“O, what a world of unseen visions and heard silences, the insubstantial country of the mind! …And the privacy of it all! A secret theater of speechless monologue and prevenient counsel…”

— Julian Jaynes, The Origin of Consciousness in the Breakdown of the Bicameral Mind


I don’t trust my brain for a moment. Why should I? It lies to me, falsifies memories, gives me the illusion of acting freely, of having a separate “self” apart from the rest of the world. On top of all that, it convinces me that I’m conscious.

Believing in my own consciousness, or awareness, is, to the best of my understanding, my brain’s attempt at staying sane. If I just said, “Oh, this is just my data-processing brain constructing its own awareness because this pseudo-consciousness works, having got me here through countless generations who all believed the same thing,” I’d go nuts. Easier to believe the lie than to accept the reality.

Thing is, the stuff that makes up brains — neuronal matter — is just like the rest of the body, functionally organized to serve survival and reproduction. Nothing magic about it, any more than my liver is magic.

Here’s how neurologist Michael Graziano explains the illusion of self and consciousness: “When an information processing device [the brain] introspects, and on that basis arrives at the conclusion that it has a magical, non-physically-explainable property, the most straightforward scientific question is not: How did it produce magic? But instead: How, and for what use, does it construct that description of itself.”

I think we’re pretty close to building computers that will construct their own awareness, just as the brain does, complete with the same illusions about “self” as we have

There you go again, brain, lying to me! Fibonacci, CC BY-SA 3.0, via Wikimedia Commons


“No one is truly free until they realize that free will is an illusion.”

— Baruch Spinoza

Free will is — of course! — a non-starter, despite my brain’s acting as if it were free. Samuel Johnson foreshadowed the science of neurology by a few hundred years, writing, “All theory is against the freedom of the will; all experience is for it.” (The usual test offered for free will is to answer the question, “Could I have acted differently?” in the positive. The problem being, duh, there’s no way of knowing.)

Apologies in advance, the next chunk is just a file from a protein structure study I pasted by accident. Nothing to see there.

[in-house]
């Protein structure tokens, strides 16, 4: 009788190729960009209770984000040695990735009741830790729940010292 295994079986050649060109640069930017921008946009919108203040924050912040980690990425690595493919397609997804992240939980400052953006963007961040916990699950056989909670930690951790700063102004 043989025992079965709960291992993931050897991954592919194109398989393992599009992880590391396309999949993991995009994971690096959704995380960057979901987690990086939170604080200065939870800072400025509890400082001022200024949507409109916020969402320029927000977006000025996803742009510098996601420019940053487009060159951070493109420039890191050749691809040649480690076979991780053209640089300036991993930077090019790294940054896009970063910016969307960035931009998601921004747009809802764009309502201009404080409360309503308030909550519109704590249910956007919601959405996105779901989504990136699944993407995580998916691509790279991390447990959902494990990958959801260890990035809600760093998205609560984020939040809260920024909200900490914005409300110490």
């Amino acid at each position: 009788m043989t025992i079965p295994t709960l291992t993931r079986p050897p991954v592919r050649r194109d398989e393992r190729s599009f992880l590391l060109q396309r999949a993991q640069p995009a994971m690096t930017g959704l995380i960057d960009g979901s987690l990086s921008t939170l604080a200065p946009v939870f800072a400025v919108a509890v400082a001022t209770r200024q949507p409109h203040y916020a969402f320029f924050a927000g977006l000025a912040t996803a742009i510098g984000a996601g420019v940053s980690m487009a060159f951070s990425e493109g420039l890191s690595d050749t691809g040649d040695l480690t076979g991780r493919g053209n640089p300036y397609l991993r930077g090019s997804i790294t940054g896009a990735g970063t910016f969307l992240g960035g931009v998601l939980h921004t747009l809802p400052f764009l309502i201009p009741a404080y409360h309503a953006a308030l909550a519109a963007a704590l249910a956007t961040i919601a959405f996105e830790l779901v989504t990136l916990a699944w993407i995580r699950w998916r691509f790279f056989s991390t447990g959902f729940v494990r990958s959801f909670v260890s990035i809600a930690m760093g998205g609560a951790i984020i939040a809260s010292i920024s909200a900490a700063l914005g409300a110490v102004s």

From a physics POV, each of us is made up of some ten to the thirtieth elementary particles, all of which obey deterministic laws of physics (with the very odd random, and therefore unpredictable, quantum “jump”), meaning we’re essentially deterministic: given complete information about us at any one moment, an imaginary computer could calculate what we’re going to say and do the next moment … and the next…

Our brains are machines — complex machines, true — but machines nonetheless. Mostly they’re filters: every second, some 10 million bits of information enter it, yet the output can be estimated in just a few dozen bits per second, the rest of the input having been dumped as inessential or confusing. The rest of it is all about making a consistent view of the world, which is essential to survival. That’s why I think psychedelics can be so overwhelming, removing (some of) the filters — information then floods in — seemingly so much more real than William James’ “rational waking consciousness.” (That flood, as I and, probably you, know, can lead both to ecstasies and bad trips.)

I could go on. And on. Better to remind myself, as Stuart Sutherland wrote in The International Dictionary of Psychology, “Consciousness is a fascinating but elusive phenomenon … Nothing worth reading has been written about it.”